EnterpriseOne

The EnterpriseOne category will include all posts and pages pertaining to EnterpriseOne.

Activate Callstack Dump From Server Manager

Server_Manager-Enterprise_Server_Processes

While doing some not-so-fun troubleshooting, we needed to get a callstack dump from a Call Object Kernel that was going into a zombie state. I hate those things!

Anyway, follow the steps below to get a callstack dump from Oracle JD Edwards EnterpriseOne Enterprise Server:

  1. Within the Network and Queue Settings configuration, verify Jdenet_n Signal Handler is enabled.
    Server_Manager-Network_Queue_Settings
  2. Set the Create Kernel Process Dumps to Create Kernel Dumps
    Server_Manager-Network_Queue_Settings2
  3. When a call object kernel crashes (zombie) locate it in Server Manager and open the jde.log.
  4. Scroll down to the bottom and you will see an entry related to a dump file. On a Windows Server, the entry will tell you exactly where the file is located. For Linux and Unix locate the dump file in the same directory as the parent logs files.

Now, the fun part you get to try and figure out what happened.

Do you have any tips when it comes to getting or reading dmp files?

Submit a Tip or Trick

ESU Installation Comparison Using SQL

oracle-sql-developer

If your JDE EnterpriseOne installation has been installed for more than oh, 2 weeks your pathcodes have obviously gotten out-of-sync. Ok, maybe its not that bad, but DV and PY can become much different than PD faster than a three-legged fox in a hen house. Is that fast? I dont know, but it doesnt take long. There are many reasons as to why the pathcodes get out-of-sync:

  • Testing an ESU without cleaning up after it didnt resolve the issue
  • Forgetting about an ESU that was installed in DV or PY
  • Developers being slow to do retro-fits

Now, Developers, dont get upset. I love developers. They provide job security for CNC Admins! Now come on Im just hackin on ya.

You can use SQL Developer to connect to the E1Local database.

The SQL I used to compare the ESU installations between pathcodes is below. This example tells us which ESUs are in PY910 but not in PD910. The SDSUDET=’90’ indicates that the ESU has been installed in that pathcode.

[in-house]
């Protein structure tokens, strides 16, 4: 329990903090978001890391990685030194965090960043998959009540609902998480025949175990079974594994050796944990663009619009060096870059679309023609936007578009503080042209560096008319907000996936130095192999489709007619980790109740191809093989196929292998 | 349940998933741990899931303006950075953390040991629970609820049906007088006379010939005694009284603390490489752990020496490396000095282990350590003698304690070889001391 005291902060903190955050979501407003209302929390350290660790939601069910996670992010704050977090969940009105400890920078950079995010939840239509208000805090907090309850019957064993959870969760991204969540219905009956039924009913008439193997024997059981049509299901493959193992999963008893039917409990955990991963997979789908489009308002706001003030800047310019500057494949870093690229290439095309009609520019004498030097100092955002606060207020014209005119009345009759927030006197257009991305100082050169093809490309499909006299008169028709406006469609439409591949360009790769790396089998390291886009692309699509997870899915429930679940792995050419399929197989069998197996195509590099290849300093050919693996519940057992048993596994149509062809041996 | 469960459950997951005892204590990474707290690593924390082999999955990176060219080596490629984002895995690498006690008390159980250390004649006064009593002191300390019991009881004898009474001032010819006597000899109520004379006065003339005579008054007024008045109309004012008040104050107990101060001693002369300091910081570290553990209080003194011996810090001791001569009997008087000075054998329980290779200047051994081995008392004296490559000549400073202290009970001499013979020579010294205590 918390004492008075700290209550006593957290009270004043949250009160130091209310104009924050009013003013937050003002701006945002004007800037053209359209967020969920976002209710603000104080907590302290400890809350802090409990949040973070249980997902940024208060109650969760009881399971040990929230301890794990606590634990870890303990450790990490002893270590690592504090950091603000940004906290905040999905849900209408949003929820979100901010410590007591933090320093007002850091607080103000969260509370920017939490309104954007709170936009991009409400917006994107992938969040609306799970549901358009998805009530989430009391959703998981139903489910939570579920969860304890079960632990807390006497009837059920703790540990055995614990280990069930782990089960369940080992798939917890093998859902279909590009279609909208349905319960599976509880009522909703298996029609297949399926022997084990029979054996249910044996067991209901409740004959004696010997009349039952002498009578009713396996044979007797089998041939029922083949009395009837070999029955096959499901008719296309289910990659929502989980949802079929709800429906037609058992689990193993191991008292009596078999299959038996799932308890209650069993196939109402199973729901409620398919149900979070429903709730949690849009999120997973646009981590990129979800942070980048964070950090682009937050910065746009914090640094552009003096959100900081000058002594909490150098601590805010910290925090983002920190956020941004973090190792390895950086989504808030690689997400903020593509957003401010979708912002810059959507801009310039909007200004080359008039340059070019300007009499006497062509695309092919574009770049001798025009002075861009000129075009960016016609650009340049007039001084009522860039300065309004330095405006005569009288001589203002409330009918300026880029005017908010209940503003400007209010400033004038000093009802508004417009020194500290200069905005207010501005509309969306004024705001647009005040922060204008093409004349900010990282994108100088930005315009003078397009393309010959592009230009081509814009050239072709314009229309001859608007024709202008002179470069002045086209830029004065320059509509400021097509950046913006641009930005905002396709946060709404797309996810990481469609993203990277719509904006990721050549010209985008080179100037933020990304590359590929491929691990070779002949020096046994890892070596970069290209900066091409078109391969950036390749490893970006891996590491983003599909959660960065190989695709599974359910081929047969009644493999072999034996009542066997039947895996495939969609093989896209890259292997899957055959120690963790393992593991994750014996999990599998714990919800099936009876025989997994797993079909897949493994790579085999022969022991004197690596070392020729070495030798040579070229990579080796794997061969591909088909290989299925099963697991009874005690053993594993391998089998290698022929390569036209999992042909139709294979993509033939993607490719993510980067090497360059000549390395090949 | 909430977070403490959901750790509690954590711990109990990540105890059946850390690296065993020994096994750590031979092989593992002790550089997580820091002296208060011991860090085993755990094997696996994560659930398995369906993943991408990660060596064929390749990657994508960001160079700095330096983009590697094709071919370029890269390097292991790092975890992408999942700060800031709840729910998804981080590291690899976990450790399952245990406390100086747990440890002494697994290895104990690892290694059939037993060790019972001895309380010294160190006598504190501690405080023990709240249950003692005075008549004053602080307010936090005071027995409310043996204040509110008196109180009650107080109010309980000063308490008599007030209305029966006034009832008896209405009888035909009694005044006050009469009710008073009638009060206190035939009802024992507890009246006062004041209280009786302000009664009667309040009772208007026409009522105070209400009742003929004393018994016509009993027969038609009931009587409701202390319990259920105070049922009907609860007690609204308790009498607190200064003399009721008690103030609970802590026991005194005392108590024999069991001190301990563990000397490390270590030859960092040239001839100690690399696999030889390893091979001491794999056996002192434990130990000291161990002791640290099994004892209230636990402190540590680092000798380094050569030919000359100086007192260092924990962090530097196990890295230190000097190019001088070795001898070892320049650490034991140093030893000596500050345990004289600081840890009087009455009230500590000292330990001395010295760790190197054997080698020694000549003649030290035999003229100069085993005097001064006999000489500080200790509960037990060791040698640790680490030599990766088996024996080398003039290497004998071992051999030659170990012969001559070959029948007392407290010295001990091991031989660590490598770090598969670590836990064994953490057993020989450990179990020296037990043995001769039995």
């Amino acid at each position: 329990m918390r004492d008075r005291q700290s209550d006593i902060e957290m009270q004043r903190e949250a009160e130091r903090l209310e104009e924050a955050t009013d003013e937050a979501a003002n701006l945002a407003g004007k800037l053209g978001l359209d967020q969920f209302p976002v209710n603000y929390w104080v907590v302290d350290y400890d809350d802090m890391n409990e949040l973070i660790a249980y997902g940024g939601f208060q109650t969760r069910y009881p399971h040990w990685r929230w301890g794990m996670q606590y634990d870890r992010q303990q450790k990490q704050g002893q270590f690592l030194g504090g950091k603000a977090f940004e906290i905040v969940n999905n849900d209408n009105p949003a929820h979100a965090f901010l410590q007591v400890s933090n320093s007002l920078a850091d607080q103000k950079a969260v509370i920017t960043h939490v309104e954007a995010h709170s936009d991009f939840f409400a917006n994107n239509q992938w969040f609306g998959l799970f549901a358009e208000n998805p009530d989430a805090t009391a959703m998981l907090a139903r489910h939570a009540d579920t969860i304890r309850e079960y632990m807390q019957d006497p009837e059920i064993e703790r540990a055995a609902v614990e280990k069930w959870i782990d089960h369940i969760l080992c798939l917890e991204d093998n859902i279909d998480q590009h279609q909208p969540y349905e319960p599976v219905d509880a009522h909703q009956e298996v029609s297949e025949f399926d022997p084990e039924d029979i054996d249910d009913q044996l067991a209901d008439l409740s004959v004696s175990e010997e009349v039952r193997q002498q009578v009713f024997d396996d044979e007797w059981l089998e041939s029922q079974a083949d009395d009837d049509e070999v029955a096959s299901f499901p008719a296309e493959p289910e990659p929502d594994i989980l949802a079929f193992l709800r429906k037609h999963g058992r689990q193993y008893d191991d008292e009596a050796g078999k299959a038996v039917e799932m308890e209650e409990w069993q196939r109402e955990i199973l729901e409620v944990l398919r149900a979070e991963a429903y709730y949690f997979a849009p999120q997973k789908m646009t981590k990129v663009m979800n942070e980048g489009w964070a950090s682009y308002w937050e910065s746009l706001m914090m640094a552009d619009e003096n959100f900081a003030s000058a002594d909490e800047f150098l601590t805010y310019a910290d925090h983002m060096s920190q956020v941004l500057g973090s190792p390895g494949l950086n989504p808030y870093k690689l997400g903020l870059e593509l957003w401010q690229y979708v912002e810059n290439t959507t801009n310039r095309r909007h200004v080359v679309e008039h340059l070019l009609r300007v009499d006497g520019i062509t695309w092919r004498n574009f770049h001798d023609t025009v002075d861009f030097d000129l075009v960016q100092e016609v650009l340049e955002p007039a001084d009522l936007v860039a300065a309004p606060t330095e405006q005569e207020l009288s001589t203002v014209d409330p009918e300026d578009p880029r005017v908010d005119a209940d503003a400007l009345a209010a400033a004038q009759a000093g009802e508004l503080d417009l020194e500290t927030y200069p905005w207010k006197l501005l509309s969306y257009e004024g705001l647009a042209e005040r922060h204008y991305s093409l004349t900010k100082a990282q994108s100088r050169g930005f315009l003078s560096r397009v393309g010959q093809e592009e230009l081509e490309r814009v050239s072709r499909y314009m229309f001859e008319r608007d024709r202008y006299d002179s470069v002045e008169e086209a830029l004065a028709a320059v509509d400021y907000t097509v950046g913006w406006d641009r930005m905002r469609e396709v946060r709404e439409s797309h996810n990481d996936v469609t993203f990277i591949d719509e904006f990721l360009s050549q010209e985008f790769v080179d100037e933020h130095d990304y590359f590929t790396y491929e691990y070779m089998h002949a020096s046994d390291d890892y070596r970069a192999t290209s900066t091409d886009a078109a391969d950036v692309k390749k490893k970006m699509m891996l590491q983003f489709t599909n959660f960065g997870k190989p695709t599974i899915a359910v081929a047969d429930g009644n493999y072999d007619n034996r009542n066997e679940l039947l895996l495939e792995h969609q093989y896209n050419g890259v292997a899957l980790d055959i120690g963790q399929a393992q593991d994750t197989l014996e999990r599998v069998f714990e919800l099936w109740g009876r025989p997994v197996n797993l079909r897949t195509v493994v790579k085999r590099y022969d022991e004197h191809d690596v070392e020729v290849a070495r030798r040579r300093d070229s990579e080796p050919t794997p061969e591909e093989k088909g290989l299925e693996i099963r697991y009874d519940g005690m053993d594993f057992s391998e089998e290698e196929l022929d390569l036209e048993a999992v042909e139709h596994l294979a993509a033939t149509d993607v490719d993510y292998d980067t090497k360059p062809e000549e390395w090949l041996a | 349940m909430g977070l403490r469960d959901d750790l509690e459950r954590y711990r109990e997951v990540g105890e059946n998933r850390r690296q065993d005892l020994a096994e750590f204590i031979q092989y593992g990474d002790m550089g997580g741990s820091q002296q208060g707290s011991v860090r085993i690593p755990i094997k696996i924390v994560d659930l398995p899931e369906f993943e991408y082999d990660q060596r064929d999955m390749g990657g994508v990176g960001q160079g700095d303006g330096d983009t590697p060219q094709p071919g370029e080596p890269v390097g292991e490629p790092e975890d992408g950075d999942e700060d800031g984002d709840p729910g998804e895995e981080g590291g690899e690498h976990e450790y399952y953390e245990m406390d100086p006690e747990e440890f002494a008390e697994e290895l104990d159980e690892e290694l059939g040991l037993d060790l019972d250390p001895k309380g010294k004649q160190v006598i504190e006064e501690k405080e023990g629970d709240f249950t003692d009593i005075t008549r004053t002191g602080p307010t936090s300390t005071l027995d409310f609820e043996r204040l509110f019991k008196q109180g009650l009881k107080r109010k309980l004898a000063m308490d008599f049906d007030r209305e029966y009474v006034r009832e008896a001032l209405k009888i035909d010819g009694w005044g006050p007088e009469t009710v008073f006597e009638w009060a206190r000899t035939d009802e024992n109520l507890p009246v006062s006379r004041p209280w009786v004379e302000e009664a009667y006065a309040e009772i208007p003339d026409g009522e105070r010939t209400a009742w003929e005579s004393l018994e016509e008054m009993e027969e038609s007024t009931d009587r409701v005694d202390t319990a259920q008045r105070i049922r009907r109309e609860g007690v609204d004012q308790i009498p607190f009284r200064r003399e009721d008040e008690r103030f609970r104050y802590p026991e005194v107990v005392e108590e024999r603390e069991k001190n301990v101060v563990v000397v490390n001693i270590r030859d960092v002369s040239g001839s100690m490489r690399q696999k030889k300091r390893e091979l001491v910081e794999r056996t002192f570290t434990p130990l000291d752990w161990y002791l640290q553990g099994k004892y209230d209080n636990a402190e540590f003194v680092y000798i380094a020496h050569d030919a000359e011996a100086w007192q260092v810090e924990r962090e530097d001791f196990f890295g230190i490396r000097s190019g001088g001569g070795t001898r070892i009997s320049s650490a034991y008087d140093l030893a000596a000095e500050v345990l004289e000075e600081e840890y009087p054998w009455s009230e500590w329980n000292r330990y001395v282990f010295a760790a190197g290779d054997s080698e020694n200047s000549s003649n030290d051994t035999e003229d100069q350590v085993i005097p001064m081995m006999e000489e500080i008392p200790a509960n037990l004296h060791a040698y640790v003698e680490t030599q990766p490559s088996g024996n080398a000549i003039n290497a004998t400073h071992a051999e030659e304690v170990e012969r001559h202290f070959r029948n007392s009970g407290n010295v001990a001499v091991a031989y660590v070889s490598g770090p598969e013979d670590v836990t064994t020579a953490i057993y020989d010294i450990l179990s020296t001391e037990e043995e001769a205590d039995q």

select sdpkgname as ESUNAME from f9671
where sdsudfut2='PY910' and sdsudet = '90'
minus
select sdpkgname as ESUNAME from f9671
where sdsudfut2='PD910' and sdsudet = '90'

Any other quick and dirty SQLs that you use to report on ESUs? Please leave them in the comments below.

How To Start SQLPlus From The Linux Command Line

Run the following commands from the Linux command line to start SQLPlus:

export ORACLE_HOME=/path/to/install/dir
export PATH=$PATH:$ORACLE_HOME/bin
sqlplus

 

 

3 Ways To Find Your Oracle Weblogic Version

There are at least 3 different ways to find the version of Oracle Weblogic Server that you are running:

  1. Using the registry.xml file located in your MW_HOME directory.
    • example: /u01/weblogic/Oracle/Middleware or E:\Oracle\Middleware
    • Look for a line similar to:
      <component name=”WebLogic Server” version=”10.3.4.0″ InstallDir=”/u01/weblogic/Oracle/Middleware/wlserver_10.3″&gt;
  2. Using the .product.properties file located in your WLS_HOME directory.
    • example: /u01/weblogic/Oracle/Middleware/wlserver_10.3 or E:\Oracle\Middleware\wlserver_10.3
    • Look for a line similar to:
      WLS_PRODUCT_VERSION=10.3.4.0
  3. Using the Oracle Weblogic Server Administration Console
    • Use the left hand menu to navigate to Environment -&gt; Servers. Then, click the [Monitoring] tab. You should see a screen similar to the one below:
      Oracle Weblogic Server Administration Console

Pause/Resume E1 Scheduler with SQL

Below are SQL statements that can be used to Pause and Resume the E1 Job Scheduler:

--*** PAUSE SCHEDULER ***
update sy900.f91300 set SJSCHCTCD01='011' where sjschjbnm='*SCHEDULER'

--*** RESUME SCHEDULER ***
update sy900.f91300 set SJSCHCTCD01='111' where sjschjbnm='*SCHEDULER';